will notice that we have discontinued with the plant list
in our annual newsletter. Our plant selection changes
from year to year and we feel that if we give you a list,
we should have all the plants on it available to you.
Over the years it has not been profitable to keep our
everlasting plants on the racks for our customers. So
we have gone to a "call" method. If you wish
to have a flat or flats of everlastings, you need to let
us know by the end of March so we can have them ready
for you. There are also a lot of plants we do not keep
on the racks since the demand for them is small. We have
them, so if you do not see the plant you want, be sure
to ask and we will do our best to accommodate you.
There are quite
a few new varieties this year along with our unique regulars.
This year we will again have a LIMITED supply of purple
and yellow Tree Peonies. If you have ever seen these gorgeous
bushes in bloom, you will want to have one of your own.
If you wish to purchase one of these, please call to have
us reserve one for you. They are again in short supply
this year. We have added to our list of lavenders. We
carry quite a few tender lavenders. A lot of people do
not wish to take the time to care for a tender plant -
one that will not survive our winter if left out of doors.
If you keep them in pots all summer, and just bring the
pot in the fall, you will have no trouble having the plant
survive the winter. They will bloom continuously in your
house, and the smell is fantastic. When spring comes,
out they go again. Lavenders are easy to care for as a
house plant since they are not susceptible to bugs or
diseases. We have a few new rosemaries this year also.
One that we carried in a limited supply last year was
Barbeque Rosemary. This rosemary has a light barbeque
taste, great for grilling in the summer. We have a miniature
rosemary for those of you that have fairy gardens or trough
gardens. Along with the miniature rosemary, we have elfin.
Elfin thyme is a very low growing, non flowering thyme.
These are just a few of the new varieties we have. Come
and enjoy browsing through our plants racks - we know
you will find something just perfect for your garden or
Herb of the Year - Dill
The Romans chewed dill seeds to promote
digestion, and they hung dill garlands in their dining
halls, believing the herb would prevent stomach upset.
It was also strewn on the floors of banquet halls so that
its fragrance would counteract the heavy food smells.
Dill is an erect hardy annual of the
parsley family. The leaves are thin, wispy and fern like.
glossy stem is usually single reaching up to 3 feet. Yellow
flowers are borne in umbels. The plant yields two different
herbs: dill seed (the fruit of the plant) and dill weed,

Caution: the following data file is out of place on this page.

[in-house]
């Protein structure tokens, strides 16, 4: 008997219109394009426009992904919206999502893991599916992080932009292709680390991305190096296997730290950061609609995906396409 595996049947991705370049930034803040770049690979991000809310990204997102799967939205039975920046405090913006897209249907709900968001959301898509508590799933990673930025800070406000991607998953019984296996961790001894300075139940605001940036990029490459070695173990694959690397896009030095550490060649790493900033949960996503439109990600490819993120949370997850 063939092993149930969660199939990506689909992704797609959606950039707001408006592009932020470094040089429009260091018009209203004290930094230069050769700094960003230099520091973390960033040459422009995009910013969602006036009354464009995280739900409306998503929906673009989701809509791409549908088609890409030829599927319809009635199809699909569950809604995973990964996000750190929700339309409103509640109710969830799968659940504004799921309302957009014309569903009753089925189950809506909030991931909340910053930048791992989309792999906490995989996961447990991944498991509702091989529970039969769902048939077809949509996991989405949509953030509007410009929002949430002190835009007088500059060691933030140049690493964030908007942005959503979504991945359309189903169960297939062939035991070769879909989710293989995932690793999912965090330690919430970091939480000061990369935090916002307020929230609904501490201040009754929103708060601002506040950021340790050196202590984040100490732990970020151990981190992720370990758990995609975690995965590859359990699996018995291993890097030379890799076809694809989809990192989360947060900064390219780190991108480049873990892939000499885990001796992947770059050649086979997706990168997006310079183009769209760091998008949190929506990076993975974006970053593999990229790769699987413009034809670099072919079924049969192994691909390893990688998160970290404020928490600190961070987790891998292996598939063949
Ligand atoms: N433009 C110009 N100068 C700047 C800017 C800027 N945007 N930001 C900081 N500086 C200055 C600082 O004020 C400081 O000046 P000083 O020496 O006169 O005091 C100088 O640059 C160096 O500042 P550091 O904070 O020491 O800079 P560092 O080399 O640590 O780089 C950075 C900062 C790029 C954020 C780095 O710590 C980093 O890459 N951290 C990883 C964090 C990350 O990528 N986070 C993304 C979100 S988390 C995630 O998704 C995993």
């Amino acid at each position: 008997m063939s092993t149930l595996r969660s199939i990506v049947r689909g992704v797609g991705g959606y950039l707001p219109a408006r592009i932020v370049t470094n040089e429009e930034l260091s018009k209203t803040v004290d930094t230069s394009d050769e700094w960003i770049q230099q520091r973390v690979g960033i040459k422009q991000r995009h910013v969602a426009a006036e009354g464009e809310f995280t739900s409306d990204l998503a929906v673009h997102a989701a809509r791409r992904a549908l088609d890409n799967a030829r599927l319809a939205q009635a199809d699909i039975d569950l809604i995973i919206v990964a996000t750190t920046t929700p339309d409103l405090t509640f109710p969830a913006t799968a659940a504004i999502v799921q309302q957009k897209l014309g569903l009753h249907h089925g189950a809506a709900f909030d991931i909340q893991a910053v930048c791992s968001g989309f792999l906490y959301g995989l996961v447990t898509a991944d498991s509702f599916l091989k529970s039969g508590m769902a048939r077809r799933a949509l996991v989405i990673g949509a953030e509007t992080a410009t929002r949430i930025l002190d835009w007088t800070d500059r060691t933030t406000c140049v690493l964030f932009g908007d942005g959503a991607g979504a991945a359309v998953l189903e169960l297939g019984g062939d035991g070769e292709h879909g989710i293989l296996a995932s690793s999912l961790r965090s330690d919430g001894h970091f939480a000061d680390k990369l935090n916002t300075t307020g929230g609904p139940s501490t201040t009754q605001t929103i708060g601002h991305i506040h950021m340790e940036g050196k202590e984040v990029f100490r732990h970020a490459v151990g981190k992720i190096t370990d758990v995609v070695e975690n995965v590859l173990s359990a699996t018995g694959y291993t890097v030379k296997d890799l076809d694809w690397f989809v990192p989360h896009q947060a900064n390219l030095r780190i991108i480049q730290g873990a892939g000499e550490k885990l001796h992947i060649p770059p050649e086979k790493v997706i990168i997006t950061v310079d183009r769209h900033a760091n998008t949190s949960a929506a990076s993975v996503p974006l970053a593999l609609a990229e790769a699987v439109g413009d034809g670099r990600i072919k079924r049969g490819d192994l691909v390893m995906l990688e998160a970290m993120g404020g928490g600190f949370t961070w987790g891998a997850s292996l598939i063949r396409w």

the top eight inches of the leaves. The seed is hard,
The flavor of the leaves is a mixture
of anise, parsley, and celery with a distinctive green
bite on the sides of the tongue.
Dill is an annual that germinates in
21-25 days. The seeds need light to germinate. Dill does
not like transplanting so sow directly into the garden.
Plantings can be staggered at one to two week intervals
to provide a continuous supply of fresh dill throughout
the growing season. It will self –sow in the garden.
Once the plants reach a height of 6 inches
you can begin to harvest some of the foliage. Seed heads
develop about 12 weeks after the sprouting. Cut the seed
heads after the first seeds have turned brown. Hang them
upside-down in a dry, well-ventilated space and let the
seed drop on a tray or in a bag. The best way to preserve
the sharp flavor of fresh dill is to freeze the leaves
immediately after harvesting.
Dilled Potato Salad
8 medium red potatoes
¼ cup onion, coarsely chopped
¼ cup celery, coarsely chopped
¼ cup walnuts, coarsely chopped
1 hard-boiled egg, coarsely chopped 1 cup mayonnaise
1/8 cup dill flowers, coarsely chopped
Salt and pepper to taste
Boil potatoes until tender. Cool and
dice into 1-inch cubes. Toss potatoes with all other ingredients
in a large bowl. Refrigerate for at least 1 hour to allow
the flavors to meld.
1 cup fresh dill
½ cup fresh parsley
¼ cup Parmesan cheese
¼ cup almonds or walnuts
2 cloves garlic
½ cup oil
½ tsp salt
1 cup grated Swiss cheese
Combine dill and next 6 ingredients in
a food processor or blender. Process until coarsely pureed.
Add cheese and process until mixed. Add extra oil if consistency
is too thick.
1/3 cup nonfat or low-fat plain yogurt
3 Tbsp reduced calorie or nonfat mayonnaise
¼ cup minced fresh dill
½ tsp Dijon mustard
Dash of hot red pepper sauce
Use on any fish dish.
12 cups cider vinegar
6 quarts water
3 cups sea salt
1 Tbsp mustard seed
2 Tbsp dry minced onion
1 Tbsp garlic powder
20 dill blossoms
20 bay leaves
Horseradish root, chopped
20-30 cloves garlic
20 whole peppercorns
100 small pickling cucumbers
Bring the vinegar, water, salt, mustard
seed, onion and garlic powder to a boil. At the bottom
of each clean, hot, quart-sized jar place 2 dill blossoms,
2 bay leaves, 2-3 cloves of garlic, a small piece of horseradish
root and 2 peppercorns. Pack in approximately 10 cucumbers.
Cover completely with the boiling vinegar. Leave ½
Process in a boiling water bath for 20
minutes. Let mature for at least two weeks before serving.
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